This is because you experience less fatigue
and exhaustion, because you allow your body to take a rest. This could lead to better and more energized moods
, something you can benefit from during the game or while training.
Take the case of the Stanford University basketball team. A group of researchers tracked the team and asked the players to add two hours more of sleep every night. It resulted in an increase in speed by five percent, better free throw accuracy by nine percent, and better and faster reflexes. Additional hours of sleep also made the players feel much happier.
5. Sleep Rewires Your Brain
If you think only your body benefits from training, then you are mistaken. Even your brain is training, which is why it is important to keep it working. The good news is, adding extra hour rewires your brain, and that could help improve your athletic performance.
How Is That Possible?
In training, you learn new skills and moves that you can use during the game. It solidifies your muscle memory and helps improve your cognitive memory.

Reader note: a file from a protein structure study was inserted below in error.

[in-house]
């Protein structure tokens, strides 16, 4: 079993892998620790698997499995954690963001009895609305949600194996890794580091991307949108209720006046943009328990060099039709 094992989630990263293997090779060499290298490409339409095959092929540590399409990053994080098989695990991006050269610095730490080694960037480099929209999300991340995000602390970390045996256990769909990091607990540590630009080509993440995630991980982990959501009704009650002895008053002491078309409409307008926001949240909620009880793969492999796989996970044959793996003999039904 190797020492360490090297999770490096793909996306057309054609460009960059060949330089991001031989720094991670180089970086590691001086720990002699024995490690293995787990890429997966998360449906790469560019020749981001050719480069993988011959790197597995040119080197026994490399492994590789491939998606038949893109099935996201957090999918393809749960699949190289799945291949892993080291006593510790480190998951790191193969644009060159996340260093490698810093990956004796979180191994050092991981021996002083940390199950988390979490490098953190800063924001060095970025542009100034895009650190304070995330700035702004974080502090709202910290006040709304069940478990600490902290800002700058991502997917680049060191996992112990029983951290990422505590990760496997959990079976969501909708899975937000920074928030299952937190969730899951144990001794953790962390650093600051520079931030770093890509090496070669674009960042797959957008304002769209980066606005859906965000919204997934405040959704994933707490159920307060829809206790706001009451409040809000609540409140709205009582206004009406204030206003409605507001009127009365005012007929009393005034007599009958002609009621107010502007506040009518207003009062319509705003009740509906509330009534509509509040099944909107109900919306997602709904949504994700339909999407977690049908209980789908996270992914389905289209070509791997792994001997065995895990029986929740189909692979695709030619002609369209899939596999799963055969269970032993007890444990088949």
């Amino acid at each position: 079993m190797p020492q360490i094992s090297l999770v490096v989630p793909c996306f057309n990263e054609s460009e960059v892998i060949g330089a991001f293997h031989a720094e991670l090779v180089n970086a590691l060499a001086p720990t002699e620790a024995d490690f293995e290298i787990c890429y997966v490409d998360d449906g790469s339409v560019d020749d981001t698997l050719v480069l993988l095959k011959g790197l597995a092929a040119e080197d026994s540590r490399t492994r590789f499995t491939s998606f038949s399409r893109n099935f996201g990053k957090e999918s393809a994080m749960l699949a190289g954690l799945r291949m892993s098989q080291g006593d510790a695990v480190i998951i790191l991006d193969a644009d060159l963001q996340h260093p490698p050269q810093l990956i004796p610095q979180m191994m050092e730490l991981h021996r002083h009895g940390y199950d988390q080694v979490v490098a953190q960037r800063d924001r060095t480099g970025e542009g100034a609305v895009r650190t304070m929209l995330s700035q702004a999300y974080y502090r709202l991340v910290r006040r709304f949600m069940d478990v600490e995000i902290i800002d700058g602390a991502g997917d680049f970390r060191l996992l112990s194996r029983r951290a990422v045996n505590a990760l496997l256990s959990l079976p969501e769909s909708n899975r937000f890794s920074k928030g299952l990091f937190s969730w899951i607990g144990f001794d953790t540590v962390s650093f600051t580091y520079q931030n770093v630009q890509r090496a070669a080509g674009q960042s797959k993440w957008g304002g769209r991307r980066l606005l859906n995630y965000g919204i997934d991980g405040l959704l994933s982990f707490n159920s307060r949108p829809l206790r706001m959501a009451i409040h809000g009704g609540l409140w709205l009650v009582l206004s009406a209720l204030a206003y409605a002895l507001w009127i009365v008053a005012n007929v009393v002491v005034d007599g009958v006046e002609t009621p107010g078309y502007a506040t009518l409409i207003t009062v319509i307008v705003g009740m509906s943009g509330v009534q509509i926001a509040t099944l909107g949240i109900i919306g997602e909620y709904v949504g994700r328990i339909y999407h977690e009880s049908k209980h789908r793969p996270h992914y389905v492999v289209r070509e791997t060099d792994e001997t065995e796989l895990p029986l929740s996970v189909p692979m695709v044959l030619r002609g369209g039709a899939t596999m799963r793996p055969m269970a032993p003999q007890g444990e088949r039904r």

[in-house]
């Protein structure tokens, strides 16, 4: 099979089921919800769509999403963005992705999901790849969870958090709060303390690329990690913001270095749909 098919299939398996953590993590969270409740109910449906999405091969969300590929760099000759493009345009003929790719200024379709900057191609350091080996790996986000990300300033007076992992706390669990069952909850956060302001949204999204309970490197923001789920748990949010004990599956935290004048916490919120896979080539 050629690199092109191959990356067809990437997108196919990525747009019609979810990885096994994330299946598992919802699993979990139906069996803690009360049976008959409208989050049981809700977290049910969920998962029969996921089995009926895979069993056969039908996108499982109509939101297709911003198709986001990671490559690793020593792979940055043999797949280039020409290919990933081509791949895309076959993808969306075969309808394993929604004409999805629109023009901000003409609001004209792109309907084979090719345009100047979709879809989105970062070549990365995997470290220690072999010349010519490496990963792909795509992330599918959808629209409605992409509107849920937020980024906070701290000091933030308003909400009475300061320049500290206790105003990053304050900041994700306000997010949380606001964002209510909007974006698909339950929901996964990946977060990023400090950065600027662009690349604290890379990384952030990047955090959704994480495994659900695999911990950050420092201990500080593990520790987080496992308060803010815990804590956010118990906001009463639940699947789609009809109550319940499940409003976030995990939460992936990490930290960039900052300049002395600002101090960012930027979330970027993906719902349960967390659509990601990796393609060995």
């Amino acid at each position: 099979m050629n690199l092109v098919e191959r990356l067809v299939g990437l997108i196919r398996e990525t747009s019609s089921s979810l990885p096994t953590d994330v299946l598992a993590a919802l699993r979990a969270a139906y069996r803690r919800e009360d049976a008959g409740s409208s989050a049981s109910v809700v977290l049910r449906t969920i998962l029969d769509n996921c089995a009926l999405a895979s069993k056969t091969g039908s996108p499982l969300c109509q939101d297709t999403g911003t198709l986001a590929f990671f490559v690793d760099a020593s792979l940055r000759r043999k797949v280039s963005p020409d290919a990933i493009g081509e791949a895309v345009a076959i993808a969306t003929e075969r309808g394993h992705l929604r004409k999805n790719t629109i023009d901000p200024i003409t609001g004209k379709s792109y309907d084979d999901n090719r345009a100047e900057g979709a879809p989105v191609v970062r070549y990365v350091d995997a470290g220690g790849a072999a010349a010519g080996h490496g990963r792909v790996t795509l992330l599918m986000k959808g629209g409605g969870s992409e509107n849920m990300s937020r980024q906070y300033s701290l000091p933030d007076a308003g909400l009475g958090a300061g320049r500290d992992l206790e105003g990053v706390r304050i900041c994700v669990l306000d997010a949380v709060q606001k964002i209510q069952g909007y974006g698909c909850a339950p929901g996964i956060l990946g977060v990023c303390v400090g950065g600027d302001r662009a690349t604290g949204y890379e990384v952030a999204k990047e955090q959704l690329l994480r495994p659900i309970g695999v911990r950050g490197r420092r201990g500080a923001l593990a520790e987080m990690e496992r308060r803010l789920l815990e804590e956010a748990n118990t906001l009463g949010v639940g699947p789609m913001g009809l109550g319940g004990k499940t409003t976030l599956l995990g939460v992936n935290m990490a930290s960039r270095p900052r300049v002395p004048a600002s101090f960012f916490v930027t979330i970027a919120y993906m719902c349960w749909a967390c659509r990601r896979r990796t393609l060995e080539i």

Therefore, you need new brain cells to help you remember those skills. However, it takes time before your brain cells will develop and become fully functional. You need sleep to make it happen.
The development of these brain cells happens during sleep. Once the brain cells develop and became friends with each other, it helps you with your memory, so you will remember what you learned.
6. Sleep Reduces Your Stress Levels
Stress is among the killers that can put your health and athletic performance at risk. It also releases cortisol, a stress hormone that disrupts the balance of your body. According to a number of studies, getting enough sleep lowers and prevents cortisol from taking over your body. As a result, you lower your risk against low energy, fatigue and poor focus, especially during game time.
Aside from this, it could also slow down your recovery after a game, something you need, especially when you have a game the following day. Being on the active side doesn’t mean you have nothing else to do except build muscles. Aside from training, you also juggle different but equally important activities that could boost your stress levels. By getting enough sleep, you can say goodbye to stress and experience an improvement in your moods. This could help you manage your busy day easier and with less stress.